At this age 50-plus stage of the game, more visits to a healthcare provider are often required. A physician needs to be proactive, a good listener, should make you feel comfortable, and allow you to have a voice in the management of your healthcare needs. Currently, there are 145 million folks who suffer from a chronic disease, so doctors also need to help their patients cope psychologically with whatever situation their particular illness brings. Suffice it to say, today, patients are seeking compassionate medicine, humanized practitioners, who are empathetic partners in their healthcare journeys.

Leaving a medical practice is not an easy feat. It leaves a patient feeling vulnerable/uncovered in case of an emergency. Plus there is the hassle of transferring medical records to a new medical practice and having to get to know a physician all over again. Still, if your doctor is not fitting the bill and is unable to fulfill all of your expectations as a patient, should you fire him/her?

Take these factors into consideration to determine if you should give your physician the boot:

Does your physician not value your input? Are you unable to ask questions, or make suggestions? Is the doctor arrogant, dismissive or condescending and makes you feel as if your input is unnecessary? Do you always leave the medical appointment feeling as if there was so much more you needed to ask or discuss but were afraid of being made to feel like a mental midget?

Is the doctor’s office chaotic? Do telephone calls to the physician or office staff not get returned in a timely manner? Are the staffers unpleasant and curt? Does it take several calls to the office to ask for prescription refills? Do they sit on test results? Are appointments a hassle to get? Do you find yourself waiting to be seen by the doctor for over an hour?

Are there constant interruptions? Is your doctor scattered or constantly distracted by office staff interruptions, calls on her cell phone, other doctors asking her to step out of the examining room? Do you feel as if she is not giving you her undivided attention?

Are you pushed off to gatekeepers? Do you get to see your own doctor only on rare occasions because you’re always given an appointment with a nurse practitioner or physician’s assistant?

Is your doctor keeping up with the latest? Does your doctor mention any current studies, latest research, or articles he’s read in medical journals pertaining to your particular issue?   This is called evidence-based medicine. The concept is about making sure that when decisions are made they are made on the basis of the most up-to-date, solid, reliable, scientific evidence. In the case of medicine or health care, these are the decisions about the care of individual patients.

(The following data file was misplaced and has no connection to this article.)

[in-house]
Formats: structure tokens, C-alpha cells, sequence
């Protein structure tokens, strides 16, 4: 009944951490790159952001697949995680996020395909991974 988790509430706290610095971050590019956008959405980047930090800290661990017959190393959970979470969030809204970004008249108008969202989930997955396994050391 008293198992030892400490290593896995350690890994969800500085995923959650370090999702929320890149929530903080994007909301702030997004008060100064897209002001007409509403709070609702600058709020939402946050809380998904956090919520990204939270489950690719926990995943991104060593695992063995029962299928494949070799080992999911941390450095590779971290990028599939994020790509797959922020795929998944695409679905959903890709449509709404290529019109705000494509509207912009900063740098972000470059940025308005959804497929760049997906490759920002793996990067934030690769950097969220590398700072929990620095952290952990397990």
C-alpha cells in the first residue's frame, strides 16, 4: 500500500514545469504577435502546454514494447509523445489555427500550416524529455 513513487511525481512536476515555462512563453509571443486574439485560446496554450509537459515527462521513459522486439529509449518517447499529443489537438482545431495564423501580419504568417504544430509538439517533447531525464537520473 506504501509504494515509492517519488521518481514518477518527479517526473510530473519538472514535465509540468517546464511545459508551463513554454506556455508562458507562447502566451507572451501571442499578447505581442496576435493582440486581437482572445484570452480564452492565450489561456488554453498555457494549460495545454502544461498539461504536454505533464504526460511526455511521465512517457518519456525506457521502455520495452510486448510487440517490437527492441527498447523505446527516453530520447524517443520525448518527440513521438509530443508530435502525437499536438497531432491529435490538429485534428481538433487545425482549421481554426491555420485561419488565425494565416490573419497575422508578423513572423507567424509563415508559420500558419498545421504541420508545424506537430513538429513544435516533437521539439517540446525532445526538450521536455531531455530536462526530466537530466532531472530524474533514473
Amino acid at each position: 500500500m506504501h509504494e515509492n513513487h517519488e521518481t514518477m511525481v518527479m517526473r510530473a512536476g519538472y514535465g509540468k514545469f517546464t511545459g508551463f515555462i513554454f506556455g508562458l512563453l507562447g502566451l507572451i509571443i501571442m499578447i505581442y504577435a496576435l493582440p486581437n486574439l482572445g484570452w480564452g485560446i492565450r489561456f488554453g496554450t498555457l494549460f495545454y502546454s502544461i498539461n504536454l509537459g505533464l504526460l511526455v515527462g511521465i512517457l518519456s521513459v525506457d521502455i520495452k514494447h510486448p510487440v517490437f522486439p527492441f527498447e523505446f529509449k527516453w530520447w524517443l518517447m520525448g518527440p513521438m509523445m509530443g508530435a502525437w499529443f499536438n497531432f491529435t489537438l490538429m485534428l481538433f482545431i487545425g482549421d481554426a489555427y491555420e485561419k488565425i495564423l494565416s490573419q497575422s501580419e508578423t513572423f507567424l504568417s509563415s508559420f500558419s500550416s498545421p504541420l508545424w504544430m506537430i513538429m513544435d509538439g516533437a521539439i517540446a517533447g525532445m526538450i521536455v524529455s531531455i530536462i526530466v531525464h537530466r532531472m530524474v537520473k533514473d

Is your healthcare provider territorial? Is your provider hesitant to send you to a specialist if need be? Is there a problem in seeking a second opinion? Is your physician difficult to reach if another doctor needs to consult with him about your case?

Are prescription drugs explained? When a new prescription drug is written does your physician take the time to explain all of the side effects, things you need to avoid/do while taking it, the potential costs involved, and the possible choice of a generic drug?

Is your physician germ conscious? Sanitary practices are super important when dealing with patients. Many worry about getting sicker after visiting their doctor’s offices because of the germs all around. It is not rude to ask your physician to wash their hands before examining you. Nor it is wrong to inquire as to the cleanliness of the examination equipment. As a patient, it is your job to be aware of the health environment but don’t let fear of contagion keep you away from needed office visits.

Can you reach your provider anytime? If you need to speak with your doctor is he accessible by phone, email or text? Can you send him a message via a secure patient portal online?